Announcing the Charity: BigLoserIndia Gives to Help Trust started as a buddy system for us, the urban elite, the folks with twitter accounts, computers, and a slight weight problem to get healthy.

One of the reasons we’re unhealthy is because, as a general rule, we have more than enough – and definitely more than enough to eat. So, to offset our excess, it makes sense to ensure that the kilos we shed benefit someone who has less than enough.

To that end, we asked several charities who work in the area of nutrition to send us proposals. We are proud to finally announce that we have chosen to endorse the work of – an organization that works with children in Maharashtra and Tamil Nadu.

We all know the link between a meal at school and the drop out rate. Kids who are provided a meal stay in school. The money you have raised for #bglsr will go towards meals for children who are bonded labourers and attend evening school or get vocational training through

As little as Rs. 14,000 can sponsor 30 days of meals for 40 children. We’re hoping we can make a difference to at least that many children for several months.

The trustees are glad of our support. Their misson states:

“All our activities are exclusively targeted towards children and their parents. We select children without any discrimination based on gender, caste, religion, political affiliation or language. We follow an exhaustive evaluation process which includes quantitative metrics like the number of children impacted, the cost per activity or cost per child and qualitative measures such as the impact on the local community, structure and long term sustainability of the organization.” is proud and happy to support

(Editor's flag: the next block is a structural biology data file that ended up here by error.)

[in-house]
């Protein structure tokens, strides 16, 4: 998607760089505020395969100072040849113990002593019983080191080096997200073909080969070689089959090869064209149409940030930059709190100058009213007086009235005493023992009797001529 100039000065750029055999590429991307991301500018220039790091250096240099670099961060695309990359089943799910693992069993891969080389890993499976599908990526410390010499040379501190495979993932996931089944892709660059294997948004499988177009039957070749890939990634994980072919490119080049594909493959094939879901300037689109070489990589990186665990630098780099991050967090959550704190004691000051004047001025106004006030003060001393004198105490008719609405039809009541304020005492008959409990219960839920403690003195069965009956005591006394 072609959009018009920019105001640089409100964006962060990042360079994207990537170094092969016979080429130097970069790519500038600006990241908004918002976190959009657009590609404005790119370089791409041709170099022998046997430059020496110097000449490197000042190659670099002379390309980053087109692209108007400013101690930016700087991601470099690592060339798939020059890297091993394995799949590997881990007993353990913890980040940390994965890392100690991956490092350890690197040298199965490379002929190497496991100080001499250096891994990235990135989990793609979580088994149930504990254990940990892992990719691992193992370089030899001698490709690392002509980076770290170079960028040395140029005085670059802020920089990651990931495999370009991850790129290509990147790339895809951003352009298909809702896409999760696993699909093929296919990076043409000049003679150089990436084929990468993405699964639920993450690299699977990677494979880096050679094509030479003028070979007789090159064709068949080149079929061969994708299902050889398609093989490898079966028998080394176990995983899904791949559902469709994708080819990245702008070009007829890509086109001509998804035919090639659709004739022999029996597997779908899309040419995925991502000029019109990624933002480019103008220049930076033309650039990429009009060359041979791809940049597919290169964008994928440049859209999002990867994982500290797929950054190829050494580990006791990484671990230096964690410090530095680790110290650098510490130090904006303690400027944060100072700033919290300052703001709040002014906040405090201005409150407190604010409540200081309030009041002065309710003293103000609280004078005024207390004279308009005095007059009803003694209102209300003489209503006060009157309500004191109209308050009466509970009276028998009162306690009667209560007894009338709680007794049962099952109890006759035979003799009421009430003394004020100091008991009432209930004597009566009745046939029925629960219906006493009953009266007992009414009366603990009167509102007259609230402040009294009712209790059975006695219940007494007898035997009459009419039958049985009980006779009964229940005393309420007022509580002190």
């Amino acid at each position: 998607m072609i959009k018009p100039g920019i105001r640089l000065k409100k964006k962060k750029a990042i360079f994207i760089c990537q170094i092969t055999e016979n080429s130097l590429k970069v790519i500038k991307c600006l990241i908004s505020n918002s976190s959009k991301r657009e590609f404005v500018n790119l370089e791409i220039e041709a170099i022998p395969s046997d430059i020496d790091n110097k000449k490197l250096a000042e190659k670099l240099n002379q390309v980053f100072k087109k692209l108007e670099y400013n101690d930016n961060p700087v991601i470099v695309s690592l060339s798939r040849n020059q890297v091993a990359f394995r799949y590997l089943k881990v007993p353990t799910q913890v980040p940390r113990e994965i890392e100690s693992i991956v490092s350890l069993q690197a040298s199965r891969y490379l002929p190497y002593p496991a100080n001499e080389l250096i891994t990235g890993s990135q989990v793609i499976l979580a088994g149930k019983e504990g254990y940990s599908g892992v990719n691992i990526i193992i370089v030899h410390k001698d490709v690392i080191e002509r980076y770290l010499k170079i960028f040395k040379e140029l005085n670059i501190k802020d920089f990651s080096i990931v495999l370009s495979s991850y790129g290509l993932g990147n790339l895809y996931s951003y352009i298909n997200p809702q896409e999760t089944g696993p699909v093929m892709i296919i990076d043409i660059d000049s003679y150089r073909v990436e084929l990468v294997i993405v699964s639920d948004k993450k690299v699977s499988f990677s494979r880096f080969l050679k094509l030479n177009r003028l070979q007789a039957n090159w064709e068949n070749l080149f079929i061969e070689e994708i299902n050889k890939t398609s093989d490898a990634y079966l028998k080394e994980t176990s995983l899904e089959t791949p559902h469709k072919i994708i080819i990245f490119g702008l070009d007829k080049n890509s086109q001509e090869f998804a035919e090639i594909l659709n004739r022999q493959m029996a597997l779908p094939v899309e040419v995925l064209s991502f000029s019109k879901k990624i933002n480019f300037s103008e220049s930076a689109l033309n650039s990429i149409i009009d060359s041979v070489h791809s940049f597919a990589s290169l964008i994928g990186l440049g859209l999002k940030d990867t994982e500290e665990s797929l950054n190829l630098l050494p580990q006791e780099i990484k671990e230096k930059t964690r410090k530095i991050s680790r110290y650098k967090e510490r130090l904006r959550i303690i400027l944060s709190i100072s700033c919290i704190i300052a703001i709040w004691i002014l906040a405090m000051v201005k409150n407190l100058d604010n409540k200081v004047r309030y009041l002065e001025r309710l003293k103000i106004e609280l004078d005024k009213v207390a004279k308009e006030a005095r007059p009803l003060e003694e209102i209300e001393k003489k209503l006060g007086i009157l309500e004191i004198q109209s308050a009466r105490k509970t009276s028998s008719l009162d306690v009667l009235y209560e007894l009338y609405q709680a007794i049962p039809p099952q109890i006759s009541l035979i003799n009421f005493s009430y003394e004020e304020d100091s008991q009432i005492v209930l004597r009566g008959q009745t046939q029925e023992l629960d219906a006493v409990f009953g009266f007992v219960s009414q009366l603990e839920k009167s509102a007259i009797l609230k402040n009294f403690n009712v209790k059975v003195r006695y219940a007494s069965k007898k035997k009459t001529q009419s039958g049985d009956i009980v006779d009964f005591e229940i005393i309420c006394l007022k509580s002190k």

To donate, simply visit our Donations Page

Not Convinced About Our Charity Selection? You’re welcome to donate to a charity of your choice as well. Simply twitpic the donation receipt or online payment screengrab, and we’ll add your donation to the BigLoserIndia Weight Loss for Charity Chart. Make sure you tag us – @bglsr or #bglsr – on those twitpic tweets!

So let’s get our wallets out…

Here’s to the BigLoserIndia grand donation finale – let’s make a difference!

The BigLoser of the Week #032: @ShaaqT

When one is a skinny kid, playing older sister to the cutest chubby baby ever, one wants to get chubbier. But as we grow into our teens, the grass quickly seems to be greener on the thinner side of things and that is exactly what happened to me. As a 13-year-old sub-5 foot, awkwardly overweight teenager, I found myself wanting to take the easy way out. And that’s where my fight with my body began. When I was dieting I wasn’t really bothering to work out, when I was working out, I was binging far too often. It was only at the age of 22, when I hit 76 kilo mark, did I take my weight-loss efforts seriously. It meant finding an exercise schedule that didn’t feel tedious, it meant making peace with food and it meant taking serious steps to change the way I live.

To begin with, I went on a heavy duty detox diet under medical supervision. I gifted myself a good pair of shoes, made best friends with my iPod and started walking. Initially, within 15 minutes, I found myself exhausted, but with time I built the stamina up. As a family, we stopped using sugar in tea and coffee, Mom reduced our oil intake to nearly half the regular amount. We stopped eating out for a while, and I had my sister inspiring me every step of the way (she herself lost a good 25 kilos).

After losing the first 3 kilos, I was addicted to the feeling. Imagine people telling you, you look thinner and knowing that they aren’t just saying it to make you feel good! After losing nearly 20 kilos, the fitness stopped being about the weighing scale and was a lifestyle decision. (I have blogged about this here)